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What it’s Like to Be Executive Director of Colca Lodge Spa and Hot Springs (Interview)

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In order to find out more about what it’s like to run a successful and highly-regarded business near Arequipa, I sat down for a conversation with Alonso Burgos, the executive director of Colca Lodge Spa and Hot Springs.

alonso burgos“I feel at home here; it’s the place where I have settled with my wife, where I’ve always been treated well and with much affection. Thanks to what I do for the people of Arequipa, and thanks to them, I’ve been successful in just a short time.” -Alonso Burgos

Where were you born and which countries have you lived in?

I was born in Bul­garia, but I have lived in Turkey since I was very young; I have also lived in Ger­many and Rus­sia, and spent some time in the Czech Re­pub­lic.

Were you already a chef while you were in these countries?

I’m a baker by pro­fes­sion, but at first, I was a sales­man in the Grand Bazaar, sell­ing cloth, gold, semi-pre­cious stones, leather goods and things like that.

When did you start to work at what you’re doing now?

I’m a baker by trade and while I was study­ing I worked in the kitchens of sev­eral large ho­tels. The five and a half years I lived in Ger­many (Berlin) was when I be­came one hun­dred per­cent in­volved in gas­tron­omy, I was work­ing in dif­fer­ent Ital­ian restau­rants spe­cial­iz­ing in meat dishes, as well as in a fresh pasta fac­tory. For a time I ran an Ital­ian restau­rant for home de­liv­ery only, but it wasn’t a suc­cess. Then I went to col­lege to learn about Ital­ian cook­ing.

Photo: Ultimate Journeys Peru

When did you come to Peru?

I came to Peru in­1998. I lived in Ger­many for five and a half years; after that I went back to Bul­garia and Turkey to get my pa­pers ready to travel to Peru.

And why did you choose Peru?

Love. I met my wife Mariela in Ger­many; she is Pe­ru­vian and we de­cided to come to Peru to­gether to try our luck.

How did you get on during your first years in Peru?

When we ar­rived I knew noth­ing about the coun­try, I hadn’t read any­thing about its his­tory; what in­ter­ested me was find­ing work so that I could get to know Pe­ru­vian cook­ing and then I started think­ing about my own busi­ness. First of all we lived in Lima, my wife’s home town, but it was dif­fi­cult find­ing work with pay that was com­men­su­rate with my ex­pe­ri­ence; I had too much ex­pe­ri­ence for the jobs on offer. I was fa­mil­iar with 7 styles of cui­sine and spoke 6 lan­guages…

What made you decide to move to Arequipa?

In Ger­many we had some friends from Are­quipa, we kept in con­tact and after we got mar­ried we de­cided to move there. We saw that it was a big tourist des­ti­na­tion, but even so, it didn’t have many good qual­ity places. We moved in 1999 and de­cided to start with a kebab busi­ness.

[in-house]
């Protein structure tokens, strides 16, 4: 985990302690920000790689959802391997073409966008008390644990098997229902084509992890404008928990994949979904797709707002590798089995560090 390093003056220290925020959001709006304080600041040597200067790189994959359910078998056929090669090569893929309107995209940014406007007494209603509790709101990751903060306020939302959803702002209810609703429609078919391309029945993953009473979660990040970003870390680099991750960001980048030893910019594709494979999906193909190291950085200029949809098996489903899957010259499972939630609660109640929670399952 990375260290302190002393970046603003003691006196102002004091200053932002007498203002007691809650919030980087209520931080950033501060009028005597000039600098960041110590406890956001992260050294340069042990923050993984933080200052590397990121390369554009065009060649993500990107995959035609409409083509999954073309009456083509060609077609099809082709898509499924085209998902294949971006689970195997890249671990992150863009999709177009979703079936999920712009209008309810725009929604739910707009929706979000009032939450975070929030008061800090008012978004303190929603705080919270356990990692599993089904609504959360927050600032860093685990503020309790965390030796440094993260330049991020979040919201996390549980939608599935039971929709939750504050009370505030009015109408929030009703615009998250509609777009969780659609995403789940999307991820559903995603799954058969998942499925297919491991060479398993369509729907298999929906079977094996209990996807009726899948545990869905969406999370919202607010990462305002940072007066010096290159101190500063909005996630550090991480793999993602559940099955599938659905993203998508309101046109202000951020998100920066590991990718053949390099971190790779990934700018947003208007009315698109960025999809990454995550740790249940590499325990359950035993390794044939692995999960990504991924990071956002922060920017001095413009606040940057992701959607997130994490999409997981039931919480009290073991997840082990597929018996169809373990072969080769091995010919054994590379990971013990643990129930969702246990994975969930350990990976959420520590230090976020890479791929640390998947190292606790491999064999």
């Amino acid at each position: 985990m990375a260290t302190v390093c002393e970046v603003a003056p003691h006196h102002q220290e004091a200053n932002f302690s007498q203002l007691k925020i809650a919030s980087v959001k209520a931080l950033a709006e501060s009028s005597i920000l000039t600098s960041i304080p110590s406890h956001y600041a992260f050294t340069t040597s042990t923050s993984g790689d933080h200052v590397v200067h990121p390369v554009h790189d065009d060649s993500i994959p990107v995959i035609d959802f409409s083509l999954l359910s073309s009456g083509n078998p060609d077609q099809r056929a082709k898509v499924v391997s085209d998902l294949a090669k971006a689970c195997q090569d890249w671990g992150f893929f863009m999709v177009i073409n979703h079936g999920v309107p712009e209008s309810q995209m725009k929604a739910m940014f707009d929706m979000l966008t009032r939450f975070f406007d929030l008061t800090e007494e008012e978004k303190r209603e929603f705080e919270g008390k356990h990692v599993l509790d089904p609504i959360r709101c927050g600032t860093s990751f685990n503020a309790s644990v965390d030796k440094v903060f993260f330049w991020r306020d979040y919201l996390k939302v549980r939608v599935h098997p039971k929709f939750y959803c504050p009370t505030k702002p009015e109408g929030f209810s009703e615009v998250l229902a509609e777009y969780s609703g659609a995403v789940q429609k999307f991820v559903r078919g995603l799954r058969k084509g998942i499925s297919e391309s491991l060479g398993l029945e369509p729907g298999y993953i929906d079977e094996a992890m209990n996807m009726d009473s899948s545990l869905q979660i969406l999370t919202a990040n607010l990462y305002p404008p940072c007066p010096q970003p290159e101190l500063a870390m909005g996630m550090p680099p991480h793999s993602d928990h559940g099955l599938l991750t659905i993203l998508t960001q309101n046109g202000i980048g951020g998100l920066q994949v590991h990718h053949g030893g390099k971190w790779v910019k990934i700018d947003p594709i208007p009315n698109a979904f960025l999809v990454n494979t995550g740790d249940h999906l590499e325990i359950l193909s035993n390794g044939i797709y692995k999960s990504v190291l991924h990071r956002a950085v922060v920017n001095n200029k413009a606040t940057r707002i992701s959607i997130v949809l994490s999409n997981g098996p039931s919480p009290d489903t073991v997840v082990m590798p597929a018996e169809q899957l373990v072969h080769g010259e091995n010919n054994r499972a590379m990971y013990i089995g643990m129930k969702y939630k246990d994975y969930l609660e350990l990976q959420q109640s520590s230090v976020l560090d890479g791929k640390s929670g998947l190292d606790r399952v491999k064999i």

You’re very well-known in Arequipa. What happened at the beginning, until you created your famous restaurant Palandar 1900?

We started with El Turko I, in a shop of thir­teen square me­tres in San Fran­cisco Street. Then we ex­tended the premises; that’s when I be­came known and it is still open to this day. I opened my first restau­rant in 2001, called El Turko II, aimed at an­other, more de­mand­ing, sec­tor of the pub­lic. At the same time I opened an­other place called Zin­garo, and a bar; nei­ther lasted long. Fi­nally, in 2007 we started to build Pal­adar 1900. I had al­ready been in Peru for ten years and knew a lot more about its his­tory and tra­di­tions. I un­der­stood  that Pe­ru­vian cui­sine was based on a fu­sion with Arab cook­ing, ba­si­cally Mo­roc­can, which is much in­flu­enced by Turk­ish. Hence the use of condi­ments such as panca chilli and pa­prika, and the preser­va­tion of in­gre­di­ents. Then there was the African in­flu­ence, which con­tributed the use of offal. And that union pro­duced the great ma­jor­ity of the dishes we know today. Then came the Chi­nese, Japan­ese and Ital­ian, to com­plete the evo­lu­tion of mod­ern Pe­ru­vian food. Pal­adar 1900 was a re­sult of that and a de­sire to res­cue tra­di­tional home-cooked food. The name comes from Cuba, where the term ‘pal­adar’ is given to restau­rants op­er­at­ing in pri­vate houses, where the food is one hun­dred per­cent home- made and tra­di­tional. We also wanted to add the con­cept of good taste, good food. The num­ber 1900 comes from the house where the first Pal­adar opened, an old town house built in that year, which had the num­ber en­graved over the en­trance.

What does Arequipa mean for you?

I feel at home here; it’s the place where I have set­tled with my wife, where I’ve al­ways been treated well and with much af­fec­tion. Thanks to what I do for the peo­ple of Are­quipa and thanks to them I’ve been suc­cess­ful in just a short time. Also, my char­ac­ter is sim­i­lar to that of the Are­quipans. Fur­ther­more, the build­ing con­tain­ing Pal­adar 1900 makes me feel as if I were in Turkey, work­ing under a vaulted ceil­ing.

Any new plans or projects?

Not for now, we’re happy the way we are. In the fu­ture we would like to move Pal­adar 1900 to our own prop­erty, where we can do dif­fer­ent things with the menu, re­vive Are­quipa tra­di­tions such as the use of the batan, for ex­am­ple.

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Credit: Ultimate Journeys Peru

Cover photo: Ultimate Journeys Peru 

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Diego Oliver is a Peruvian writer and author whose work can be found in the travel magazine Ultimate Journeys. He loves to focus on Peruvian culture both modern and classic, traveling the country, as well as social responsibility.